Produced by Mag Bodard
Music by Jean-Michel Defaye
Cinematography by Claude Beausoleil and Jean Rabier
Editing by Janine Verneau
Production design by Hubert Monloup
Costume design by Claude François
Set design by Joseph Gerhard and Charles Merangel
Starring Jean-Claude Drouot, Marie-France Boyer,
Claire Drouot, and Sandrine Drouot
But the most interesting thing about this piece is that it feels as if the photography is telling the story. Cinema before this movie was either black and white, or a dreamy Technicolor, while here it's in bright crisp Eastmancolor which looks more real and current than anything that preceded it. And it wouldn't be for another 25 or so years that color would be used so vividly and game-changingly again. This movie because of its colors symbolizes the transition into a new era of cinema, a more real and pertinent cinema. And Varda doesn't let the opportunity to honor such a turning-point go to waste. While we sit in wonder and awe at the beauty offered to us, we desire more, that's why we continue to watch to the end. Cleverly, the characters share our desires, wanting to maximize their paradise: more beauty, more love. And through this rare and thorough personification of characters, we receive a flood of meaning. We witness the struggle between tradition and modernity, country life and city life, faithful monogamy and free love, having your cake and eating it, and the happy moment versus the bleak progression of time. This movie is also about how the tender and beautiful often die while the cheap and faithless often live long. It's a modern spin on Shakespeare's Hamlet and Murnau's Sunrise. Color-wise and editing-wise, it also serves as Varda's knockout punch against Godard's Le Mepris. It plays like a ballet, or a music video, like flipping through a photo album, like a stroll through a Monet exhibit, or like the haunting memories of a person with a guilty conscience. The scene with the still photograph is one of the most powerful moments in cinema.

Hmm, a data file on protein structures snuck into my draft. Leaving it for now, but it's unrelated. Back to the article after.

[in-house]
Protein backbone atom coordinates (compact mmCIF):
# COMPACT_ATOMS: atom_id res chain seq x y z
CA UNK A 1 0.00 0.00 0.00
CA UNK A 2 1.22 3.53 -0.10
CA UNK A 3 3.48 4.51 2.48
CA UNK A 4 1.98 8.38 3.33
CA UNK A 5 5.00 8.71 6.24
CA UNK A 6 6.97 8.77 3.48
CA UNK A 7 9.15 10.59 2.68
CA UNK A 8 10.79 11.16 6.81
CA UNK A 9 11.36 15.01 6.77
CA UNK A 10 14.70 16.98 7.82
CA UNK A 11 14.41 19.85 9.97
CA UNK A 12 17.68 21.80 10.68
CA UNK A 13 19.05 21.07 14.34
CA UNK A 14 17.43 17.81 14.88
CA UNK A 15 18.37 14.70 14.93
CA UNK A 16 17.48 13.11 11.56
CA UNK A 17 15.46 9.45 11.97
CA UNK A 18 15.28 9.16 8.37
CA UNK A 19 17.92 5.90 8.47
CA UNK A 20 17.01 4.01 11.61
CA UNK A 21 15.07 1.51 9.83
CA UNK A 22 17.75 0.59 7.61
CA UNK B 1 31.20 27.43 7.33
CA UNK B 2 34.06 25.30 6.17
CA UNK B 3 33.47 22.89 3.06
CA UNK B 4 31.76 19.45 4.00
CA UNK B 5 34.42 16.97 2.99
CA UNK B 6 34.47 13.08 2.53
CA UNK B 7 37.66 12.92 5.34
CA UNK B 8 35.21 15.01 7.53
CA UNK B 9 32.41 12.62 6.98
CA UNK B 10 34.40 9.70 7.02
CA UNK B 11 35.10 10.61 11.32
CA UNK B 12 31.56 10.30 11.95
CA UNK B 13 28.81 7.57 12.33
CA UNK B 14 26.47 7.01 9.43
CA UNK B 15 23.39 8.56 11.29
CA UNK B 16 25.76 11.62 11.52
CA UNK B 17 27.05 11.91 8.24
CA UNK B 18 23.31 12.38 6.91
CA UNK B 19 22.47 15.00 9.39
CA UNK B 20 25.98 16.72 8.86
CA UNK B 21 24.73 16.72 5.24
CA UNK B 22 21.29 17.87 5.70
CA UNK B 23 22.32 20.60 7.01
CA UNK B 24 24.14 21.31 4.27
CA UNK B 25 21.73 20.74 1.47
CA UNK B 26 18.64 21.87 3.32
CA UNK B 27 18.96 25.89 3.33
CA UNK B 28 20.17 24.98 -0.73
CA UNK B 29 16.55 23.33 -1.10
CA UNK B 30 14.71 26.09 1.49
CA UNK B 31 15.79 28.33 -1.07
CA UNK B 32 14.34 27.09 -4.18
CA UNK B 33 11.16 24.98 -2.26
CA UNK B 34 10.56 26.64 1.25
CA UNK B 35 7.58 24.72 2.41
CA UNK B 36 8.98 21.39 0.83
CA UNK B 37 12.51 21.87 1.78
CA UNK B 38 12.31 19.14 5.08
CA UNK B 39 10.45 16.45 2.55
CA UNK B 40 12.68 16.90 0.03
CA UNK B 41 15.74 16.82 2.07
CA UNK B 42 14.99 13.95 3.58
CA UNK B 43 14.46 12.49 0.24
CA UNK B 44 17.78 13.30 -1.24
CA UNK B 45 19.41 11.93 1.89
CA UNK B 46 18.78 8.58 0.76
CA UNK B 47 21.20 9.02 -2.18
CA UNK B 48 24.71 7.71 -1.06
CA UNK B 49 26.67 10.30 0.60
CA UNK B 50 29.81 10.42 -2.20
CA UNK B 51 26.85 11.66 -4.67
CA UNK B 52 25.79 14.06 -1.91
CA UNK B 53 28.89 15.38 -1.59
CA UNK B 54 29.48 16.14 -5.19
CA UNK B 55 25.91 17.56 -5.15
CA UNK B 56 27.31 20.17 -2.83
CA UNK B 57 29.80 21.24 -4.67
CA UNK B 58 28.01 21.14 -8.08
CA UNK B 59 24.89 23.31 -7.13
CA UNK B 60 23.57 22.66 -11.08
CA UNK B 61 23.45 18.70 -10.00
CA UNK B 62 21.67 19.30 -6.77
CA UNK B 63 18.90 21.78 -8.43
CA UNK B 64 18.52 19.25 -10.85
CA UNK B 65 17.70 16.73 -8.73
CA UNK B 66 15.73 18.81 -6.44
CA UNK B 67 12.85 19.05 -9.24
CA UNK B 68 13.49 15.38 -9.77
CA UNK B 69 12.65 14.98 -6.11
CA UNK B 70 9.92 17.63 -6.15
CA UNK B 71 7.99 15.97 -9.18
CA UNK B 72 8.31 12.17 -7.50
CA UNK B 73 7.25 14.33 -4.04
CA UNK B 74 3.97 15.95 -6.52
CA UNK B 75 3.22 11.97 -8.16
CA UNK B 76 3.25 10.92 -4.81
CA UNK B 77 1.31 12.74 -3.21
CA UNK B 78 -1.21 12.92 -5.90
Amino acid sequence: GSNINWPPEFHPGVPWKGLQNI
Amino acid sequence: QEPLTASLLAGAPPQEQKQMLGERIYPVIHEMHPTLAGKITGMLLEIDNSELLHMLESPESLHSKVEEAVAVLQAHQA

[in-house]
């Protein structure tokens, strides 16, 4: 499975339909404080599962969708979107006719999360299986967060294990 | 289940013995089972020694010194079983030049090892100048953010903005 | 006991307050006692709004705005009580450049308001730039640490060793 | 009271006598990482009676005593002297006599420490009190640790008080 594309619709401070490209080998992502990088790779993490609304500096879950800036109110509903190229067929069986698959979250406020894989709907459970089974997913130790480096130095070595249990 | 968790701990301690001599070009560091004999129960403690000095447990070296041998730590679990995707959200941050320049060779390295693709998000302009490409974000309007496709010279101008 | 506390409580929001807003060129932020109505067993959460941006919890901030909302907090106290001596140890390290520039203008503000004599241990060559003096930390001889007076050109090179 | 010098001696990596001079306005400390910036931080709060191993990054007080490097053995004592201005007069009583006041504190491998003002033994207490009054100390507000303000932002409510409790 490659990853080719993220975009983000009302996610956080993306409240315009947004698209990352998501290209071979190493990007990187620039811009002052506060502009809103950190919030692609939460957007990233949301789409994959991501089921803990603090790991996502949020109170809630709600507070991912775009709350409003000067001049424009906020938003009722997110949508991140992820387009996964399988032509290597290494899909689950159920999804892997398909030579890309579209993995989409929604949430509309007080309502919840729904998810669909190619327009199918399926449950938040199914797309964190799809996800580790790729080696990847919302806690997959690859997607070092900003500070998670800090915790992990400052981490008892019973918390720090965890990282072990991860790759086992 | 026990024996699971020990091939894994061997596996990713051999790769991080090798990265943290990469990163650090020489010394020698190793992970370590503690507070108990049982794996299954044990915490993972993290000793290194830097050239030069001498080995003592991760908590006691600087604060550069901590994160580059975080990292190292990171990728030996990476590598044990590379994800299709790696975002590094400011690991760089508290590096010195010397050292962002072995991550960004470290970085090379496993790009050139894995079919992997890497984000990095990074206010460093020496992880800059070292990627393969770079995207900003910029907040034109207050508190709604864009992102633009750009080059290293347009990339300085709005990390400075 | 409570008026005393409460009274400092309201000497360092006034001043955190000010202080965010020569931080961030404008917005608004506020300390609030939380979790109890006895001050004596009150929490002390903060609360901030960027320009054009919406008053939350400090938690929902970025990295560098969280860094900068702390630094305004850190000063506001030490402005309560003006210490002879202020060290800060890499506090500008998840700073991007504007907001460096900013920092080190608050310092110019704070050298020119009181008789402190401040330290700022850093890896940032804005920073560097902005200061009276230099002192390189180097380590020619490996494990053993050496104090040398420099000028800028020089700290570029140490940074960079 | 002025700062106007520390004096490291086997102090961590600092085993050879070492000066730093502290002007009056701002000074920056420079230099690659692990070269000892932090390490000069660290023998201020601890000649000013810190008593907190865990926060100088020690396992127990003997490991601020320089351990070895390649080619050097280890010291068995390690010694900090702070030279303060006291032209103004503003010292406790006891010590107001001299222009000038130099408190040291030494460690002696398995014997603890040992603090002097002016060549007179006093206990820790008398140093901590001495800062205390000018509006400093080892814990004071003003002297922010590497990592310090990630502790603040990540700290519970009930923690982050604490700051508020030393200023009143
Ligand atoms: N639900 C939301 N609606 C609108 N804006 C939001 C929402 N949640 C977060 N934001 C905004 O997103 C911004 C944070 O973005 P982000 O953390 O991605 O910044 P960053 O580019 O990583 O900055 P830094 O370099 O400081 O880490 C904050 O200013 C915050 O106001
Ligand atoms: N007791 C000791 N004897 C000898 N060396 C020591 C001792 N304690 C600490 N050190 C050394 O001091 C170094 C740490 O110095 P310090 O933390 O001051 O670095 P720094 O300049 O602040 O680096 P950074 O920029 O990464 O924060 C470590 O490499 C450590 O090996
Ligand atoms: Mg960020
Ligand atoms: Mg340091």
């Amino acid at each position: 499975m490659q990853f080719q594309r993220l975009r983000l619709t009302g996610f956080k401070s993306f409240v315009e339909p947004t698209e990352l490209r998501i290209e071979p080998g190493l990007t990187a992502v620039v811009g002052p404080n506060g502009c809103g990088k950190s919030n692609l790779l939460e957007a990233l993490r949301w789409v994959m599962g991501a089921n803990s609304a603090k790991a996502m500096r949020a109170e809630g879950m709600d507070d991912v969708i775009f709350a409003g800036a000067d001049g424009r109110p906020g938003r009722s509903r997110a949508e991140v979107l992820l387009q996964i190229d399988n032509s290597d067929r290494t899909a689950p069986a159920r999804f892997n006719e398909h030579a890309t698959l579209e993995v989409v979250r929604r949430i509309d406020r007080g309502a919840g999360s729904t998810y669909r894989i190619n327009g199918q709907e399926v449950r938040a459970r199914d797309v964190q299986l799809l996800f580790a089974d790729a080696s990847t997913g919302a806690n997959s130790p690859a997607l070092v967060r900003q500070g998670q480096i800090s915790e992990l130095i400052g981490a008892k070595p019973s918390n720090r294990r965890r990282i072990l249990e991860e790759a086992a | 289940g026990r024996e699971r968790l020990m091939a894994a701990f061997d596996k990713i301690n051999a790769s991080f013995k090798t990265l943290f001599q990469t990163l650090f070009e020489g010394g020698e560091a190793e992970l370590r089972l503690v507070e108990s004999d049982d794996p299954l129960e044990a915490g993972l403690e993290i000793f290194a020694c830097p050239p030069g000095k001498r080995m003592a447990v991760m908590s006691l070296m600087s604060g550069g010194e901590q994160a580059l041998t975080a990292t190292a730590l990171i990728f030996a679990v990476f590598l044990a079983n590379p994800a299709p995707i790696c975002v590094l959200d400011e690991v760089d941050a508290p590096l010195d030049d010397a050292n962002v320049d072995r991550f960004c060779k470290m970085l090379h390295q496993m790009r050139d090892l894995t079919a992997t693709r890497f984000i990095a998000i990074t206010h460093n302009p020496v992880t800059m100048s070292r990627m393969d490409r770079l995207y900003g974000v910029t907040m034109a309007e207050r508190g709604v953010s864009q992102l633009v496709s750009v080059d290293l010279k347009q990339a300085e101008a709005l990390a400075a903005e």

The title translates from the French to "Happiness".
In the end, this movie is a poem. Conner is the lover sharing with us the beauty of his beloved and how his love for her centers around her life and freedom.